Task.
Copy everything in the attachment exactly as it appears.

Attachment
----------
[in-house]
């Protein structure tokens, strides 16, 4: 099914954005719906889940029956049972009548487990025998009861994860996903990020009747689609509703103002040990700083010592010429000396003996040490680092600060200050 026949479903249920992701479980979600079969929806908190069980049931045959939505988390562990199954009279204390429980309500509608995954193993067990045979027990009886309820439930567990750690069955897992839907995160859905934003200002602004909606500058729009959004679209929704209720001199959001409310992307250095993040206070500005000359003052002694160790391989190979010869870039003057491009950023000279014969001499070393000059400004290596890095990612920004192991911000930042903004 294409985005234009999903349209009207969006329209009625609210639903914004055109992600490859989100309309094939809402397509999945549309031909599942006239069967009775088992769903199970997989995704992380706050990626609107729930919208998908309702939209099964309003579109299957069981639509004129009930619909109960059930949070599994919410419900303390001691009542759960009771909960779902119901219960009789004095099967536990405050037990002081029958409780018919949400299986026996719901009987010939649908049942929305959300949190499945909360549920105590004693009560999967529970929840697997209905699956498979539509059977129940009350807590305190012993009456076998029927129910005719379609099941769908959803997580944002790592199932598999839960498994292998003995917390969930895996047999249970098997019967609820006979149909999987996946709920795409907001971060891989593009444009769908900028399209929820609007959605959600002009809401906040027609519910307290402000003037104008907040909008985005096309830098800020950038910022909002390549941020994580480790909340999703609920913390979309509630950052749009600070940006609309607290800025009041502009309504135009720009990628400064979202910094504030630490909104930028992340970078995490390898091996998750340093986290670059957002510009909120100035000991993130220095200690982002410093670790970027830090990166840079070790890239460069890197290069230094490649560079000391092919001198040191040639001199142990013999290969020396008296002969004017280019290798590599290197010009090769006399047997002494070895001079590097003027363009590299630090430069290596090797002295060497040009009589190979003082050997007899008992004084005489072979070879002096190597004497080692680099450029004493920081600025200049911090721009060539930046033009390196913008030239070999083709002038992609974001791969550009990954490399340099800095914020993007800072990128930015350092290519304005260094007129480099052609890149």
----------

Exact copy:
[in-house]
């Protein structure tokens, strides 16, 4: 099914954005719906889940029956049972009548487990025998009861994860996903990020009747689609509703103002040990700083010592010429000396003996040490680092600060200050 026949479903249920992701479980979600079969929806908190069980049931045959939505988390562990199954009279204390429980309500509608995954193993067990045979027990009886309820439930567990750690069955897992839907995160859905934003200002602004909606500058729009959004679209929704209720001199959001409310992307250095993040206070500005000359003052002694160790391989190979010869870039003057491009950023000279014969001499070393000059400004290596890095990612920004192991911000930042903004 294409985005234009999903349209009207969006329209009625609210639903914004055109992600490859989100309309094939809402397509999945549309031909599942006239069967009775088992769903199970997989995704992380706050990626609107729930919208998908309702939209099964309003579109299957069981639509004129009930619909109960059930949070599994919410419900303390001691009542759960009771909960779902119901219960009789004095099967536990405050037990002081029958409780018919949400299986026996719901009987010939649908049942929305959300949190499945909360549920105590004693009560999967529970929840697997209905699956498979539509059977129940009350807590305190012993009456076998029927129910005719379609099941769908959803997580944002790592199932598999839960498994292998003995917390969930895996047999249970098997019967609820006979149909999987996946709920795409907001971060891989593009444009769908900028399209929820609007959605959600002009809401906040027609519910307290402000003037104008907040909008985005096309830098800020950038910022909002390549941020994580480790909340999703609920913390979309509630950052749009600070940006609309607290800025009041502009309504135009720009990628400064979202910094504030630490909104930028992340970078995490390898091996998750340093986290670059957002510009909120100035000991993130220095200690982002410093670790970027830090990166840079070790890239460069890197290069230094490649560079000391092919001198040191040639001199142990013999290969020396008296002969004017280019290798590599290197010009090769006399047997002494070895001079590097003027363009590299630090430069290596090797002295060497040009009589190979003082050997007899008992004084005489072979070879002096190597004497080692680099450029004493920081600025200049911090721009060539930046033009390196913008030239070999083709002038992609974001791969550009990954490399340099800095914020993007800072990128930015350092290519304005260094007129480099052609890149």